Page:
Today, we’d like to focus on employers’ attitudes about candidates’ resume lies, how often they occur and what they do when they find them.  Half of this year’s respondents reject 90% or more candidates when lies are discovered on their resumes. Another 23% of respondents estimate they hire candidates only 11% to 20% of the time when resume distortions are found. These findings strongly depart from those of last year’s survey, which indicated that employers were rather lenient regarding resume distortions.

What percentage of your candidates do you estimate distort information on their resumes?

Background Check Resume Lies

When comparing this year’s results to last year’s, the largest share of respondents shifted from the first category (0% to 15%) to the second category (16% to 30%), despite the total of both categories remaining almost identical. Perhaps employers are becoming more aware of the widespread problem of job seekers distorting the truth on resumes.

Interestingly, most job seekers are well aware that employers use background checks to review potential new hires. Even so, individuals continue to “tweak” their resumes and hope they won’t be caught. Clearly, employers must remain vigilant in their screening practices.

What percentage of candidates do you estimate are hired in spite of distortions on their resumes?

Resume Lies Employment Background Checks

This year’s findings indicate that employers consider resume distortions as a serious breach of trust and confidence, which directly impacts a candidates’ chances of getting hired. In fact, this data suggests employers are more concerned about resume distortions than criminal convictions. According to half of the respondents, only a small percentage (10% or less) of candidates get hired in spite of resume lies. And only 10% of employers hire these candidates with any frequency (76% of the time or more). This data strongly departs from our 2013 findings, in which more than half of all respondents indicated that very few candidates who distorted information on their resumes were not hired. This year’s findings show that the situation has reversed dramatically.

What types of resume distortions/discrepancies would cause you not to hire a candidate?

Resume Lies Employment Background Checks

Although lying about earning a degree topped respondents’ concerns (84%), our experience shows that only about 8% of candidates actually lie in this way on their resumes. The findings also show that respondents are far less troubled by candidates distorting their salaries or job responsibilities than they are about distorting the reasons for leaving past employers or lying about earning a degree. Covering up gaps in employment dates fell right in the middle of the spectrum.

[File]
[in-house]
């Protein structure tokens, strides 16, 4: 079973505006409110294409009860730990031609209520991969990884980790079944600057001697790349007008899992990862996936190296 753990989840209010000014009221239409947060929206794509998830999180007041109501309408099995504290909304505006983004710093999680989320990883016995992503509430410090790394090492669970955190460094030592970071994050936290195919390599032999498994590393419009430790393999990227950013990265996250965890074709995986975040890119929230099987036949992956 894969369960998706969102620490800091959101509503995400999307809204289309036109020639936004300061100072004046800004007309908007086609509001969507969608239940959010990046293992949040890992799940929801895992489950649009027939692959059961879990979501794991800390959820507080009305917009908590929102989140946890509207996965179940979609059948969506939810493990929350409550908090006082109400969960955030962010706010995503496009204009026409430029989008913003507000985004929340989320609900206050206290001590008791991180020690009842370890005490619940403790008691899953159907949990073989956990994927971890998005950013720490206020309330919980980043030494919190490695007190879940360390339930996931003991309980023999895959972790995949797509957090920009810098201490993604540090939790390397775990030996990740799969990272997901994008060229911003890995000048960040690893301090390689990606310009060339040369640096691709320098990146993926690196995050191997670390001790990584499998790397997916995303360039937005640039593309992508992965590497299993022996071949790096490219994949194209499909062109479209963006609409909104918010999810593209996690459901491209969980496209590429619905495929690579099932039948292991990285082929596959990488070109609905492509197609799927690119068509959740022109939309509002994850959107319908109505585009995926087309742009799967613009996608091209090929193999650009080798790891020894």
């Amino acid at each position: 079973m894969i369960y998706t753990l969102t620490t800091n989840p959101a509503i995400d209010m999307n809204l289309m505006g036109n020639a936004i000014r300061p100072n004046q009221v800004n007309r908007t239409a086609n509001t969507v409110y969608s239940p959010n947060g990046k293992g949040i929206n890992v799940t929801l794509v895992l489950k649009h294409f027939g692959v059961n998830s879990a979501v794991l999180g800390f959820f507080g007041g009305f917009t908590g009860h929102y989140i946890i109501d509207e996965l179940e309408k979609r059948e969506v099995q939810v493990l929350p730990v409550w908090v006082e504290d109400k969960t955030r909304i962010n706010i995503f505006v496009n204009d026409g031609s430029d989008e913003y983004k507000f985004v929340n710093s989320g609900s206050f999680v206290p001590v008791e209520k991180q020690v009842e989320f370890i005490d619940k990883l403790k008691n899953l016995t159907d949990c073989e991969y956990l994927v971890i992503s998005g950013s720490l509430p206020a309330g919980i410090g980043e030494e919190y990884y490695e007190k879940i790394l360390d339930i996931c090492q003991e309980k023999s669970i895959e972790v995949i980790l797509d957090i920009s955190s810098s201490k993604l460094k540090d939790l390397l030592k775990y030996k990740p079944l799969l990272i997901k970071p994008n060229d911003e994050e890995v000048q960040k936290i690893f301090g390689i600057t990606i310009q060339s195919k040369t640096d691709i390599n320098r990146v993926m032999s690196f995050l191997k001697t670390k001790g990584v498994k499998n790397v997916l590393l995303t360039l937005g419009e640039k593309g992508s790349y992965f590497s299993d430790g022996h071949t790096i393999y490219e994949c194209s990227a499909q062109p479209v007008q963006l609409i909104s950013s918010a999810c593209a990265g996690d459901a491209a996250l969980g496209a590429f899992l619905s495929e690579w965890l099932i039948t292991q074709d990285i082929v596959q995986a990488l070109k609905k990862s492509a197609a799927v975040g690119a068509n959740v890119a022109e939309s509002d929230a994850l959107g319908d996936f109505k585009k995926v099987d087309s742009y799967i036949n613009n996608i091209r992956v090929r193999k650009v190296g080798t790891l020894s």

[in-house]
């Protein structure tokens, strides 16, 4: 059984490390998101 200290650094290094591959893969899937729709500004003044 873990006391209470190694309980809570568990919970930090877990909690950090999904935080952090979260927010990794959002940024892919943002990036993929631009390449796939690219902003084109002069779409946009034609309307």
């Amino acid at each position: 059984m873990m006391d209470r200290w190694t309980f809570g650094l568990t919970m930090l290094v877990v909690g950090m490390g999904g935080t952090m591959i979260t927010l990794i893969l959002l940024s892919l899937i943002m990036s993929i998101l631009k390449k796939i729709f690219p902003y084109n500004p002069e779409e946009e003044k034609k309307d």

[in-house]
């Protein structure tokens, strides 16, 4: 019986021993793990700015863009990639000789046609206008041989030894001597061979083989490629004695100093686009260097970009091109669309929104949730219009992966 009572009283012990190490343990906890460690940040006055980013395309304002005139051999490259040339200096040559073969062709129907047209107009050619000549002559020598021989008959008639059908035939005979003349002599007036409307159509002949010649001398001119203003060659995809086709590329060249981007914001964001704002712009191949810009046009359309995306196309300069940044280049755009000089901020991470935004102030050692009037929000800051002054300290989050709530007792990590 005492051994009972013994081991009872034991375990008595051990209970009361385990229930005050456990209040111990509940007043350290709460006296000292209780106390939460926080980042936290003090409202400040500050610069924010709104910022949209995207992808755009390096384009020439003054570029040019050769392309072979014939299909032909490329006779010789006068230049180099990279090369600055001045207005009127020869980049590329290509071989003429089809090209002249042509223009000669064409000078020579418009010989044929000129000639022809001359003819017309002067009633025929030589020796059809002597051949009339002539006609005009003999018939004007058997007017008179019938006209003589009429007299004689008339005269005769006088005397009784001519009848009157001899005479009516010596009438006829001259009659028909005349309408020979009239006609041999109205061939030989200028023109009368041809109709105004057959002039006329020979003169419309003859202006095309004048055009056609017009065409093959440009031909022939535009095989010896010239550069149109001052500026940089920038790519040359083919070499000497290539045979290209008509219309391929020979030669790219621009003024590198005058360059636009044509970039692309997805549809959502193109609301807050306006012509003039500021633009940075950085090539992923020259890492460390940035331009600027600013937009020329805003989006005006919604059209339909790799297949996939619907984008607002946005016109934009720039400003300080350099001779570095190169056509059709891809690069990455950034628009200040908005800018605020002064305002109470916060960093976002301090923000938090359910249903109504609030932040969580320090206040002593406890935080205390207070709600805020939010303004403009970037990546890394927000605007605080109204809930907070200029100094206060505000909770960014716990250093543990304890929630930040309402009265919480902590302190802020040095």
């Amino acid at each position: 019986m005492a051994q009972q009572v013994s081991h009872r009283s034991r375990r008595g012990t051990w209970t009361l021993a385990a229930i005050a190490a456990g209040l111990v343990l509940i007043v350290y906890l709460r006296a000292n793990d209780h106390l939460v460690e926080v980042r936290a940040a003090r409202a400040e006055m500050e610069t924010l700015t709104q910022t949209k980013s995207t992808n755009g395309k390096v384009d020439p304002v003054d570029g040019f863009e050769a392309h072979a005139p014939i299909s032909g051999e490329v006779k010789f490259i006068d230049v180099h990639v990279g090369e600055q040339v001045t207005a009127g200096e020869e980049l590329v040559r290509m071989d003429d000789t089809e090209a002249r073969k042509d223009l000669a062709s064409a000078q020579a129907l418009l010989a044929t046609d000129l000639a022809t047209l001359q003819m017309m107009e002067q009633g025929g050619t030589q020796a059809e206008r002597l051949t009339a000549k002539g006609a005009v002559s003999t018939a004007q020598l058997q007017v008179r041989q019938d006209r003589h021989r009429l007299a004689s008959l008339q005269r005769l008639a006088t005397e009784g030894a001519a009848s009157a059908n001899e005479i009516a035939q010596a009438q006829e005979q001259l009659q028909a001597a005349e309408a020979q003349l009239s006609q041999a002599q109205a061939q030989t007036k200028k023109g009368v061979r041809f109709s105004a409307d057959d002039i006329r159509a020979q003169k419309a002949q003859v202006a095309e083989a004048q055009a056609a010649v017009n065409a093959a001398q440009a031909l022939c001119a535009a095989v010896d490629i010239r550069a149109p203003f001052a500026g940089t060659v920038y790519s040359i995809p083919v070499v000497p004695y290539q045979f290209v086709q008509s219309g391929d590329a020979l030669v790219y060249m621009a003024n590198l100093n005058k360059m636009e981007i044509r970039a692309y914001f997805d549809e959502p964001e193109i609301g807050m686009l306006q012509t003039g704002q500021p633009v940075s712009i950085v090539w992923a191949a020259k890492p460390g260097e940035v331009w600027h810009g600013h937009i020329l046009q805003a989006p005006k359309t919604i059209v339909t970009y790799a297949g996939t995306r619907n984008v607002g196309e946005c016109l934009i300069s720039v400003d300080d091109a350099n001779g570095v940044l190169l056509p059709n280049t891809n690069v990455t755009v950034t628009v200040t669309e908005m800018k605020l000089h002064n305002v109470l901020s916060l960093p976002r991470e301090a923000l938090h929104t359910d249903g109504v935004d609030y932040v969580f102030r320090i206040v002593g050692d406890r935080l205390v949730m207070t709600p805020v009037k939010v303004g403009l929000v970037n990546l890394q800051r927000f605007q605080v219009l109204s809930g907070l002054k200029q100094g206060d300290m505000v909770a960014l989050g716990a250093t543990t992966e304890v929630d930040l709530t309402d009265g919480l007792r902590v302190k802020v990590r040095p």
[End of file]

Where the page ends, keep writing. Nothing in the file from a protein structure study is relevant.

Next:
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Employment Credit Checks

US Senators Brian Schatz (HI) and Sherrod Brown (OH) introduced legislation on April 9, 2014 calling for credit reform. The bill, as introduced, would require significant changes for credit furnishers and consumer reporting agencies (CRAs). The Senators and bill supporters are calling the proposed legislation the “Stop Errors in Credit Use and Reporting”, or SECURE Act of 2014. The bill has been referred to the Senate Committee on Banking, Housing, and Urban Affairs.

Credit reporting agencies are beholden to both the Dodd Frank Act and the Fair Credit Reporting Act (FCRA). Based on the press releases that announced the introduction of the bill, supporters say that consumers need tighter rules for ensuring that credit reports are accurate. The stated purpose of the bill is, “To enhance the accuracy of credit reporting, provide greater rights to consumers who dispute errors in their credit reports, and for other purposes.” It’s the “other purposes” part that makes me nervous. [...]

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International Background Checks

In the past decade, an increasing number of US-based companies have been recruiting candidates from overseas. It’s important that employers seeking candidates from other countries remain as diligent with international background checks as ones conducted domestically. From candidate experience to performing resume verifications abroad to Safe Harbor certification, our video serves as a guide for employers that want to follow best practices related to international background checks.

While there are similarities between background checks conducted in the United States and internationally, there are a few key differentiators employers should know. [...]

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Swift Transportation Settlement for Background Checks

It’s finally over. Swift Transportation Corporation has entered into an agreement to pay $4.4 million and settle a long-running and contentious class action lawsuit for alleged Fair Credit Reporting Act (FCRA) violations. The settlement marks the resolution of yet another high dollar case following the growing trend of FCRA class action claims for background check violations. The case, Ellis et al v. Swift Transportation Corporation, was filed on behalf of US job seekers who applied for truck driver positions with Swift from July 23, 2008 and after.

FCRA Claims Abound

Swift is not alone—it’s just the latest large employer to capitulate. K-Mart agreed to pay out $3 million last year to settle an FCRA claim over background checks, specifically for alleged adverse action and notice violations. Domino’s Pizza paid out a cool $2.5 million in a similar case, and US Xpress settled for $2.75 million. Whole Foods and Disney are currently defending class action claims over their background screening policies filed earlier this year. [...]

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Nebraska Ban the Box

On April 18, 2014, Governor Dave Heineman (R) signed off on a ban the box provision for the State of Nebraska.  The “box” in question is the somewhat controversial check-box on job applications that asks prospective employees about their criminal histories. In this case, the ban applies only to public employers in the state. [...]